Friday, April 26, 2013

Fear and Anger, and Love - Boston Marathon 2013

In the wake of the Boston marathon bombings, there has been more love directed toward this city than I’ve ever seen. But I have to be honest, going into marathon Monday I hated Boston. I had spent the weekend sitting inside the tiny apartment I share with my boyfriend in Charlestown thinking of the many reasons why.

On Friday I had walked over the Gilmore Bridge into Cambridge while cars were backed up in every direction and drivers were angrily honking their horns and speeding around each other. I actually swore (I never swear) at a woman who was beeping her horn right beside me so loudly my ears ached. I couldn’t breathe from the exhaust fumes surrounding me. I turned on the news that night to see a Boston cyclist complaining that she was always cut off by drivers and pedestrians. Cyclists hate pedestrians, pedestrians hate drivers, drivers hate cyclists, I hated this city. 

That’s why, even though I didn’t get a qualifying time for Boston this year, I had to run the marathon. Because to me, the marathon is just pure love. It embodies the very opposite of all the things I sometimes dislike about this city. There’s space and air, there’s movement, there’s joy, and there are people who don’t know each other who take the time and the attention to really care for one another. The love you feel along the marathon course and at the finish line is real, genuine and uplifting. The energy is mind-boggling and contagious. And the runners are just pure life-loving people. 

And that’s why, when shortly after crossing the finish line and soaking up the love from all these people, when I heard news of the explosions from a coffee shop nearby while I waited for my boyfriend to collect his father at the finish line, I, like everyone else, thought it was an accident. When I found out it wasn’t, and that there were casualties, and that people who hadn’t finished yet were being pulled off the course – people who had dreamed about crossing that finish line for years - I felt unbelievably angry. And I still do.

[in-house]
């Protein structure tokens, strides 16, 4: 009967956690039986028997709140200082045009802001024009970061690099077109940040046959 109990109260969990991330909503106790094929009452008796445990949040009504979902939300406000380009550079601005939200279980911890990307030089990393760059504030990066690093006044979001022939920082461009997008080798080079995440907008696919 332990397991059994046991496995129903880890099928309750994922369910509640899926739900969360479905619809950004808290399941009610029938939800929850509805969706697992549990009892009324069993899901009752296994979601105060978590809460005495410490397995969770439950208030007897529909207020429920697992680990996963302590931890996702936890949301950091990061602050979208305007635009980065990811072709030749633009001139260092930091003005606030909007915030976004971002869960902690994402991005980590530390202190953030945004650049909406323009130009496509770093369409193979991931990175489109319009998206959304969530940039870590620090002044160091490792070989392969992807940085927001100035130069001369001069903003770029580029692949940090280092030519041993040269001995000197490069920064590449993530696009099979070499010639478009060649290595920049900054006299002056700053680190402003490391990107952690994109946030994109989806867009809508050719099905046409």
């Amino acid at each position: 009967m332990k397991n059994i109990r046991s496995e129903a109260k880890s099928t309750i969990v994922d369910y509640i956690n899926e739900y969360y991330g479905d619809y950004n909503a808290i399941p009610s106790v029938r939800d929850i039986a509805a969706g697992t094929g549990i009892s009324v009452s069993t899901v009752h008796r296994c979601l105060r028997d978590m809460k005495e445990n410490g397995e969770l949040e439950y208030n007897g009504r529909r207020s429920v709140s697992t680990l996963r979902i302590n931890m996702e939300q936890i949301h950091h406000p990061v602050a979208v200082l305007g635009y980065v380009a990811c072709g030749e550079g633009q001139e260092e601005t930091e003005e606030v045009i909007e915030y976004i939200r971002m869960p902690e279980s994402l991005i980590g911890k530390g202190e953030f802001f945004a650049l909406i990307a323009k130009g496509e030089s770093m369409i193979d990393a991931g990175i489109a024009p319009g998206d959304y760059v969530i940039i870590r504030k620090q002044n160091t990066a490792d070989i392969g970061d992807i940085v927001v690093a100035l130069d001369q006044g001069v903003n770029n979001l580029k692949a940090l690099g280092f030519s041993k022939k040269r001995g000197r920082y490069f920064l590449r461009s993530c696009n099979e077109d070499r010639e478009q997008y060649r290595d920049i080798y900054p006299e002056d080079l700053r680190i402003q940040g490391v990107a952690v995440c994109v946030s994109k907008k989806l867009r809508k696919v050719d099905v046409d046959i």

The assertion immediately following the attacks that we Bostonians won't let terrorism scare us or prevent us from living our lives didn't speak to me, because I was afraid. On Friday, when the whole city went into lock-down, my boyfriend and I snuck outside for a 6 mile run in the Navy Yard, and the whole time I expected to turn a corner to find Tsarnaev waiting for me with a gun. But I also realized that the alternative was worse. Cowering in our apartment listening to the radio in fear was no match for facing down that fear with each assertive stride.

I still don't know what the right response is. But now, with every run I take, I concentrate a little more on the way I feel as my legs move underneath me and my feet hit the pavement. I try to soak up every moment (including 40 degree runs in the wind and rain – in April) even more than I did before. With each step I move a little further from the fear and anger, and a little closer back toward love.

Wednesday, April 24, 2013

April 21 - 27

Sun: 16 miles along the river, it was a beautiful day and I felt great
Mon: 0 miles, but I walked the 4 miles into work
Tue: 5.5 miles, 40 degrees and raining
Wed: 6 miles along the river, beautiful, sore legs
Thur: 4.5 - 5 miles

VCM on my mind

I signed up for the Vermont City Marathon last Sunday. I had been putting off signing up because a) it's expensive and I'm poor, and b) I'm not in as good shape as I'd like to be. But my brother's running it, and I wanted to go to Burlington that weekend anyway, and nothing tortures me like watching other people run when I'm not running. So I signed up! And now I'm excited, and little bit nervous, but mostly excited. The longest long run I've done at this point is 16 miles, so this weekend I'm planning to do an 18 miler, then will maybe try to sneak in a 20 miler before the marathon. I've done speed workouts here and there this spring, but not nearly as many as I would like. I'll try to get a few more in before the marathon. But really, just being a part of that beautiful marathon in my beloved state alongside my brother and Alex is going to be worth whatever time I end up with.